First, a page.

computer sees new SATA as primary

L

lmfbr

New Member
#1
I have a Dell 8100 Pentium 4, running XP Home. The boot disk is the factory (IBM) IDE drive. I added a second drive (a WD SATA) and a SATA card. All of this works fine. Today I installed a second WD SATA drive (the new 750 GB model) and plugged it into the open SATA connector on the card. When I turned the computer on, it immediately found the new WD drive and said "primary." At that point, it was dead. Obviously, the computer thinks the new drive should be the boot drive. I disconnected the drive and looked for some way to disable the boot path to the drive in the BIOS. I don't see anything to change. The boot sequence is floppy, optical disk, hard disk.

I also tried to start the computer with a boot CD in place (Ultimate Boot CD), but it still stopped when it identified the new drive and would not boot from the CD.

How can I get the computer to boot from the usual old drive, so that I can format and use the new one?
 
Steve R Jones

Steve R Jones

Administrator
#2
Check the jumper pins on the IDE...Guessing it might be set to CS. If so, change it to Master.
 
L

lmfbr

New Member
#3
Thank you. It is worth checking, but I am 99% sure the drive is set to master. It is the boot drive that arrived from Dell as the only HD. I doubt that they would have set it to slave. The computer has an optical drive on the primary, which should be set to slave.
 
Midknyte

Midknyte

Caffeine Fiend
#4
what kind of sata card is it? can you disable the bootrom/bios on the card?
 
L

lmfbr

New Member
#5
Arg! I have no idea what the card is. I put it in a rather long time ago. It is for the first generation of SATA drives and supports two. Since the new drive uses the latest SATA technology, it that may be a problem, but I hoped it would be backwards compatable. Maybe the porblem is not simply that the computer thinks it should boot from the new drive?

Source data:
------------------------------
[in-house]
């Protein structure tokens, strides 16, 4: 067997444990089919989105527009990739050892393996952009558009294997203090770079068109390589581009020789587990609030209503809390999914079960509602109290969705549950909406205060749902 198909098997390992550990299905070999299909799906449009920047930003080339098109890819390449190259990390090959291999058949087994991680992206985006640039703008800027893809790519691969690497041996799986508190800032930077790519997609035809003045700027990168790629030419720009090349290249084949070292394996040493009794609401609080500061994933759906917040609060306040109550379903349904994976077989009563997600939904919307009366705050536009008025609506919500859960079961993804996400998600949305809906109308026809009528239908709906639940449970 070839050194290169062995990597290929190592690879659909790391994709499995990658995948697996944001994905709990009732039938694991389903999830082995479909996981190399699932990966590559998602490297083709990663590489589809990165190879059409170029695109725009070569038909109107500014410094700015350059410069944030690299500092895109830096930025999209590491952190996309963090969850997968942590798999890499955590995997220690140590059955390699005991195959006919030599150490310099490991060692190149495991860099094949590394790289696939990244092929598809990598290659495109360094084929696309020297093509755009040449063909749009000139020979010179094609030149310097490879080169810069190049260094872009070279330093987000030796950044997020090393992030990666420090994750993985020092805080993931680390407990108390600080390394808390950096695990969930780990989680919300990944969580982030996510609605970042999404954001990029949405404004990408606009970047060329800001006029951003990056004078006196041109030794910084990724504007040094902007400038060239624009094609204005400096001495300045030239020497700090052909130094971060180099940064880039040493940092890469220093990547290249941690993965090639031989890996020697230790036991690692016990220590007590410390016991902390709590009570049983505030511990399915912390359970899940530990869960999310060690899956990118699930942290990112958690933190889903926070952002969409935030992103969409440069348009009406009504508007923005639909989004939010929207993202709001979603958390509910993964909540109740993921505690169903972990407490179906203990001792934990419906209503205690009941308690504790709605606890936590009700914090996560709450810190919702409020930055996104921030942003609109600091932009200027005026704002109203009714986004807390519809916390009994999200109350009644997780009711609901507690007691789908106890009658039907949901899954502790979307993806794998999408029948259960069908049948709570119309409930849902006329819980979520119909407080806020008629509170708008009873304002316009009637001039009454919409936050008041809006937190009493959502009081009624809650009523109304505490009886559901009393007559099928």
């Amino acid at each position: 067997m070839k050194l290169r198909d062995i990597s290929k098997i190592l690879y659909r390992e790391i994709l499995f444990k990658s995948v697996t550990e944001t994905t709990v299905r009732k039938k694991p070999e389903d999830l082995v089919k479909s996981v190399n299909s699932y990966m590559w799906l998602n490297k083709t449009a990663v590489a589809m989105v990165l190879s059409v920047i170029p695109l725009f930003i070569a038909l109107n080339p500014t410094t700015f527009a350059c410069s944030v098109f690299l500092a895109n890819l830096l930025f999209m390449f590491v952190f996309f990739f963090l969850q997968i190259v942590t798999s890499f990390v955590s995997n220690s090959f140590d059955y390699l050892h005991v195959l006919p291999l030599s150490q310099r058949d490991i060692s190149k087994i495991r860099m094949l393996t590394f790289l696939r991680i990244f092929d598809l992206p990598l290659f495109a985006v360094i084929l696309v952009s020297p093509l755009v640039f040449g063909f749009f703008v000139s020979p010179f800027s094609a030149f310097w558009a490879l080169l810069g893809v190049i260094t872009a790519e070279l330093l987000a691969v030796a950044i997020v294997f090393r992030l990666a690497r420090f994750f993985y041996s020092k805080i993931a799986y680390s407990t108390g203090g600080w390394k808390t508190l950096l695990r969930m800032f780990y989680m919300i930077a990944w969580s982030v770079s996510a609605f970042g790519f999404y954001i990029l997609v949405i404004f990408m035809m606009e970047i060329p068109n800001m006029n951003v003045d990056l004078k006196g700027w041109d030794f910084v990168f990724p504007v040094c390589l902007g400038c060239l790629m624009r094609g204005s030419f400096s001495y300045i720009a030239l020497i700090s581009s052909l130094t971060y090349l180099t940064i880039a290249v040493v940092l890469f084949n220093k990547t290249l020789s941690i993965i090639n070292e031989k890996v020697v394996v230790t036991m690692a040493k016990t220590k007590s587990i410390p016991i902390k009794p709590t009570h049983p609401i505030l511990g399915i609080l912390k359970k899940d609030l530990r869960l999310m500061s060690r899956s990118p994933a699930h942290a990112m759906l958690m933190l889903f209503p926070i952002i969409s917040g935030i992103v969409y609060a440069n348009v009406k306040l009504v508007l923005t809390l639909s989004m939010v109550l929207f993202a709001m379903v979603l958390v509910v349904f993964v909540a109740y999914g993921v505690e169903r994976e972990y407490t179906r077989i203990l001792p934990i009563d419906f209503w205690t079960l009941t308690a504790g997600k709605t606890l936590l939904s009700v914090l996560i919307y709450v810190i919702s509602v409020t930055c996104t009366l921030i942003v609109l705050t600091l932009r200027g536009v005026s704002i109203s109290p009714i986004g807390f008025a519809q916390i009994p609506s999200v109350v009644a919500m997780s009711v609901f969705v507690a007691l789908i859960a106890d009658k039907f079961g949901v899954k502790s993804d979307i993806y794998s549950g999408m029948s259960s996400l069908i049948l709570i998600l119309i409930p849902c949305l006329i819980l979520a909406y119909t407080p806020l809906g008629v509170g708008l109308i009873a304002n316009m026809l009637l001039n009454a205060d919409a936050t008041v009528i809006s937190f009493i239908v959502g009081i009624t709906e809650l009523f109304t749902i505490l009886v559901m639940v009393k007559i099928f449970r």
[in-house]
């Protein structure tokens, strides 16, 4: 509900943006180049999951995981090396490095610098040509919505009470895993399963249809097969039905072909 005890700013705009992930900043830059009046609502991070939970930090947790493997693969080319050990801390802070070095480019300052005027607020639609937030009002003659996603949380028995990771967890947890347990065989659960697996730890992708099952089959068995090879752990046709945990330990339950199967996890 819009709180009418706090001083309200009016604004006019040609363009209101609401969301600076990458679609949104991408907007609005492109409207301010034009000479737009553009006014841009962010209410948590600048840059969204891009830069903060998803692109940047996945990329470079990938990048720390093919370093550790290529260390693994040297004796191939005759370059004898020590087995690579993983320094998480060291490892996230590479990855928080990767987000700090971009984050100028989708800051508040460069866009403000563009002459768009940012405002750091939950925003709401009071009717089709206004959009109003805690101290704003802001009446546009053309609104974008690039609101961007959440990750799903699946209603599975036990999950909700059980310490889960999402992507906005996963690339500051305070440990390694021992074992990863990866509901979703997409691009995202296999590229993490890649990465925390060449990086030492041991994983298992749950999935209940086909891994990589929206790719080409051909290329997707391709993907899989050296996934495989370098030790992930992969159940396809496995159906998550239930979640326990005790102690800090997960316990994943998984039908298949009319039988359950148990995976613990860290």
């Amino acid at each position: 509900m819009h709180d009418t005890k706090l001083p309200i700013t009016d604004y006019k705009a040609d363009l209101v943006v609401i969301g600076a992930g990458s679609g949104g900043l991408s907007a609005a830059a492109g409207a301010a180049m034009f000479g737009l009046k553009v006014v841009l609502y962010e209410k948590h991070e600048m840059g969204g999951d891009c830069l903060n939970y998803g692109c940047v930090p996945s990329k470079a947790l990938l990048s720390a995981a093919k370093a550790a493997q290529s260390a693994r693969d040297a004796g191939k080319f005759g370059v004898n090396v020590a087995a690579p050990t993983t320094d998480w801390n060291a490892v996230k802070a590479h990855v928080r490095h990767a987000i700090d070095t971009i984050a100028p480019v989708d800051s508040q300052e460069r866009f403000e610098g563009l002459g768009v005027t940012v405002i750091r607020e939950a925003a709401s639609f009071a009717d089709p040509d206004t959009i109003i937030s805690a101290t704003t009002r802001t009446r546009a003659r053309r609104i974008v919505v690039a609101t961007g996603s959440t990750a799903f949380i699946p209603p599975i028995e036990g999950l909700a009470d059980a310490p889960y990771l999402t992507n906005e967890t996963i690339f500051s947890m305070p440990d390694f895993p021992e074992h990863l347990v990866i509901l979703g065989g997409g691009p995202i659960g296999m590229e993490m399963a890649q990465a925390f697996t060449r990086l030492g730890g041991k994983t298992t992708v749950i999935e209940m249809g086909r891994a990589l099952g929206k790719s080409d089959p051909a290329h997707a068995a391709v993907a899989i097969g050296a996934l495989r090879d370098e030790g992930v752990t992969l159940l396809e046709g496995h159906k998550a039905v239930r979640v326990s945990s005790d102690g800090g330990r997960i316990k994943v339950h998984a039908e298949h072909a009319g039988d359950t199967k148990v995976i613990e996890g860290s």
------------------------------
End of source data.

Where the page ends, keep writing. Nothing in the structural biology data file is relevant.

L

lmfbr

New Member
#7
Unfortunately, the drive was an OEM and arrived with no jumpers. I don't have a jumper, so all pins are open.

I gave up and removed the drive. I then installed the drive in a computer that has an Asus board and A64/3400 processor. The motherboard has connections for 4 SATA drives. This computer boots with the WD7500 connected, but the drive is not detected. Linux cannot see the drive. I booted with Partition Magic; the software found the old IDE drives, but not the WD7500. I then booted with the Ultimate Boot CD. From there I ran the latest WD drive software that was present. The WD software reported that no WD drives were present.

My present guess is that the drive is too new for my equipment. Any ideas for what to do now?
 
L

lmfbr

New Member
#9
I was wrong. I found a jumper. I also found the WD info for jumper settings. I will try to figure out which setting is required.
 
DanceMan

DanceMan

Procrastinating Member
#10
If the issue is needing a compatibility jumper for the WD Sata, you ought to be able to get one from a local shop or a friendly local hobbyist. The drive itself must be okay since your new Sata card sees it. The Asus might need the compatibility jumper to see it. I'm assuming the Asus is already using a Sata drive and Sata is enabled in its bios.
 
L

lmfbr

New Member
#11
If the issue is needing a compatibility jumper for the WD Sata, you ought to be able to get one from a local shop or a friendly local hobbyist. The drive itself must be okay since your new Sata card sees it. The Asus might need the compatibility jumper to see it. I'm assuming the Asus is already using a Sata drive and Sata is enabled in its bios.